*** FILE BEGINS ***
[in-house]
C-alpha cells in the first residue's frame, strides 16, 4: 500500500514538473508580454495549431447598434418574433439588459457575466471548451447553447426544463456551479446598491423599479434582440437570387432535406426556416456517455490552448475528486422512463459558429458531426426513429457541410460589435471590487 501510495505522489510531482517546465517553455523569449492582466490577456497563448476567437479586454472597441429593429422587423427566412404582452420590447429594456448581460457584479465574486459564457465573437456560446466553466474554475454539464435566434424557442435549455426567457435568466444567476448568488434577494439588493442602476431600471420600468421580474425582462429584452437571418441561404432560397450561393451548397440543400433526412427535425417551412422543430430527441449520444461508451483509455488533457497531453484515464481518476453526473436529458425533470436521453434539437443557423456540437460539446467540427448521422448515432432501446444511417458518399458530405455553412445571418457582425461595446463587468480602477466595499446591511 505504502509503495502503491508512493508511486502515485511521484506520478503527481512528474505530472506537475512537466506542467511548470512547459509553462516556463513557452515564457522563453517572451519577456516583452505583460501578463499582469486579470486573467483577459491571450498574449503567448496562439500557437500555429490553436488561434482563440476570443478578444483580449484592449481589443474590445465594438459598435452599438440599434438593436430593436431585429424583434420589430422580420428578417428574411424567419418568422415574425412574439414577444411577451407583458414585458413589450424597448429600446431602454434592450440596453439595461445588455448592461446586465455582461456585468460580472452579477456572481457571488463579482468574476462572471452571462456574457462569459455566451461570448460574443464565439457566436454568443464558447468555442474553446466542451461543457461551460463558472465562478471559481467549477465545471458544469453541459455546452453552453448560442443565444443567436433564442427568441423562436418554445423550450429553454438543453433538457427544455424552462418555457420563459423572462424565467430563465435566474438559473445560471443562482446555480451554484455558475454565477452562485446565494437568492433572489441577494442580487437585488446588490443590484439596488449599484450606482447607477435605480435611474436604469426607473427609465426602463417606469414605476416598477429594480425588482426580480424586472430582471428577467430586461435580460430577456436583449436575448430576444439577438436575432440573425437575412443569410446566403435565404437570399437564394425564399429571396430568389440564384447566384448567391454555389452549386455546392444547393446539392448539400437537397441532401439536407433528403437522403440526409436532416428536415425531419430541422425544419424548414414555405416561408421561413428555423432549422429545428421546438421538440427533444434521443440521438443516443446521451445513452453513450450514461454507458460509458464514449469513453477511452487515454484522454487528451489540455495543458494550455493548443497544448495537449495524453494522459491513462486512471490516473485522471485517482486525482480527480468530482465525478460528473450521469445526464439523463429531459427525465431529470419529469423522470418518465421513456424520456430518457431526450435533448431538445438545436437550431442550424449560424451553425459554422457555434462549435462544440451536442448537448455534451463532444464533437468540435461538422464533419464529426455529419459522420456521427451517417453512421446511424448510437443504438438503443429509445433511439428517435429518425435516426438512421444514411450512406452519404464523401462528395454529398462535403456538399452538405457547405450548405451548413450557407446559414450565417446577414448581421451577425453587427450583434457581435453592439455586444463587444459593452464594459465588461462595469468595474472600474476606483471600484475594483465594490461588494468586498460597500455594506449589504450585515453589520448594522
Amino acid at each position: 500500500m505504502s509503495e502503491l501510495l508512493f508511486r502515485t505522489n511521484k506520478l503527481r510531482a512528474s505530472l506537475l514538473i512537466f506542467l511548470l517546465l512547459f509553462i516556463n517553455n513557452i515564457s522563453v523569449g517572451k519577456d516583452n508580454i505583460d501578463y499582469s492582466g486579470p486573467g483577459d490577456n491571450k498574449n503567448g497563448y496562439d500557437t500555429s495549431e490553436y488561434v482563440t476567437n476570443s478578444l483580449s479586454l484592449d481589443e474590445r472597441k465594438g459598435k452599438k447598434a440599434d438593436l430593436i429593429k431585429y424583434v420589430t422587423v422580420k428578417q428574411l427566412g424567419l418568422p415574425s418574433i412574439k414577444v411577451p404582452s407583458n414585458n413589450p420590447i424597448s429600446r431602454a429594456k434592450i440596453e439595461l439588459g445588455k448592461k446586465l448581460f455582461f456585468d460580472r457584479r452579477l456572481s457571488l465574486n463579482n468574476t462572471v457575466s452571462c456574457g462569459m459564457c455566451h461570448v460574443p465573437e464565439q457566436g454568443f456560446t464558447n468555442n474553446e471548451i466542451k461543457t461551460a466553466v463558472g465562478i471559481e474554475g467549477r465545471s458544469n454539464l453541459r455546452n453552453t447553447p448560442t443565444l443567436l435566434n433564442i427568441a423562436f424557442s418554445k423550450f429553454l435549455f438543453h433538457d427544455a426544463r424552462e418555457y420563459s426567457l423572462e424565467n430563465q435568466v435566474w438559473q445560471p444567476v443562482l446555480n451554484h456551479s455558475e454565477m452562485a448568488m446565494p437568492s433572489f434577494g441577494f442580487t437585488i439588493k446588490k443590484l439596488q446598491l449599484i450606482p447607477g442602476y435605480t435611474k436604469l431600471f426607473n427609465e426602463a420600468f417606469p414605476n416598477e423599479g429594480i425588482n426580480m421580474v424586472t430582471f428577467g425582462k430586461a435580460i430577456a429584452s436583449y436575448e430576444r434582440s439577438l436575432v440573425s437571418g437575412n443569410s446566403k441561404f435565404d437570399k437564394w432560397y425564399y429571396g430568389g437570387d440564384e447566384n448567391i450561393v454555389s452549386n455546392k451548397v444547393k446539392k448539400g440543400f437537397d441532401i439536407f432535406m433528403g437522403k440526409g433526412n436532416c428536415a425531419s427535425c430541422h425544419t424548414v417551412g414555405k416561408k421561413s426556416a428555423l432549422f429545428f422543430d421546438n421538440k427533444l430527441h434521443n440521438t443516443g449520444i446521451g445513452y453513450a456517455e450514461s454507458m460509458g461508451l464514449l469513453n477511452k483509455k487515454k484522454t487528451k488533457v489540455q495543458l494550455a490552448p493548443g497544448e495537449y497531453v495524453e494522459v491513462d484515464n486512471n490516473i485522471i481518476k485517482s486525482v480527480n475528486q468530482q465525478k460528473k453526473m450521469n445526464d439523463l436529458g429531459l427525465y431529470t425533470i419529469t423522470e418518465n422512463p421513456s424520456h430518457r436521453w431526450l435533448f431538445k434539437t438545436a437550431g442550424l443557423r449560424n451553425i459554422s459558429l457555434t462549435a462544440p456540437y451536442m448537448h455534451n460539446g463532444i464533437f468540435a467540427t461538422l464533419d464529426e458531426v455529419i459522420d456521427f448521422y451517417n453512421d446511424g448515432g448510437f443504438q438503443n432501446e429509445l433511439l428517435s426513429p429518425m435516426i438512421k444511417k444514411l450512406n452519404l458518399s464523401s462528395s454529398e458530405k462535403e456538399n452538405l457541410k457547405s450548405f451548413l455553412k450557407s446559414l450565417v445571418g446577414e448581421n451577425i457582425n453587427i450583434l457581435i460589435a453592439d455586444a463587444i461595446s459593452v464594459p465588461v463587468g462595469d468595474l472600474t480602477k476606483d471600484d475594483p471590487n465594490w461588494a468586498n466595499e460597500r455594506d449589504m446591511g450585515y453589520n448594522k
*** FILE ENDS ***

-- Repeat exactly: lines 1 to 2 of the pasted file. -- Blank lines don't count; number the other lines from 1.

[in-house]
C-alpha cells in the first residue's frame, strides 16, 4: 500500500514538473508580454495549431447598434418574433439588459457575466471548451447553447426544463456551479446598491423599479434582440437570387432535406426556416456517455490552448475528486422512463459558429458531426426513429457541410460589435471590487 501510495505522489510531482517546465517553455523569449492582466490577456497563448476567437479586454472597441429593429422587423427566412404582452420590447429594456448581460457584479465574486459564457465573437456560446466553466474554475454539464435566434424557442435549455426567457435568466444567476448568488434577494439588493442602476431600471420600468421580474425582462429584452437571418441561404432560397450561393451548397440543400433526412427535425417551412422543430430527441449520444461508451483509455488533457497531453484515464481518476453526473436529458425533470436521453434539437443557423456540437460539446467540427448521422448515432432501446444511417458518399458530405455553412445571418457582425461595446463587468480602477466595499446591511 505504502509503495502503491508512493508511486502515485511521484506520478503527481512528474505530472506537475512537466506542467511548470512547459509553462516556463513557452515564457522563453517572451519577456516583452505583460501578463499582469486579470486573467483577459491571450498574449503567448496562439500557437500555429490553436488561434482563440476570443478578444483580449484592449481589443474590445465594438459598435452599438440599434438593436430593436431585429424583434420589430422580420428578417428574411424567419418568422415574425412574439414577444411577451407583458414585458413589450424597448429600446431602454434592450440596453439595461445588455448592461446586465455582461456585468460580472452579477456572481457571488463579482468574476462572471452571462456574457462569459455566451461570448460574443464565439457566436454568443464558447468555442474553446466542451461543457461551460463558472465562478471559481467549477465545471458544469453541459455546452453552453448560442443565444443567436433564442427568441423562436418554445423550450429553454438543453433538457427544455424552462418555457420563459423572462424565467430563465435566474438559473445560471443562482446555480451554484455558475454565477452562485446565494437568492433572489441577494442580487437585488446588490443590484439596488449599484450606482447607477435605480435611474436604469426607473427609465426602463417606469414605476416598477429594480425588482426580480424586472430582471428577467430586461435580460430577456436583449436575448430576444439577438436575432440573425437575412443569410446566403435565404437570399437564394425564399429571396430568389440564384447566384448567391454555389452549386455546392444547393446539392448539400437537397441532401439536407433528403437522403440526409436532416428536415425531419430541422425544419424548414414555405416561408421561413428555423432549422429545428421546438421538440427533444434521443440521438443516443446521451445513452453513450450514461454507458460509458464514449469513453477511452487515454484522454487528451489540455495543458494550455493548443497544448495537449495524453494522459491513462486512471490516473485522471485517482486525482480527480468530482465525478460528473450521469445526464439523463429531459427525465431529470419529469423522470418518465421513456424520456430518457431526450435533448431538445438545436437550431442550424449560424451553425459554422457555434462549435462544440451536442448537448455534451463532444464533437468540435461538422464533419464529426455529419459522420456521427451517417453512421446511424448510437443504438438503443429509445433511439428517435429518425435516426438512421444514411450512406452519404464523401462528395454529398462535403456538399452538405457547405450548405451548413450557407446559414450565417446577414448581421451577425453587427450583434457581435453592439455586444463587444459593452464594459465588461462595469468595474472600474476606483471600484475594483465594490461588494468586498460597500455594506449589504450585515453589520448594522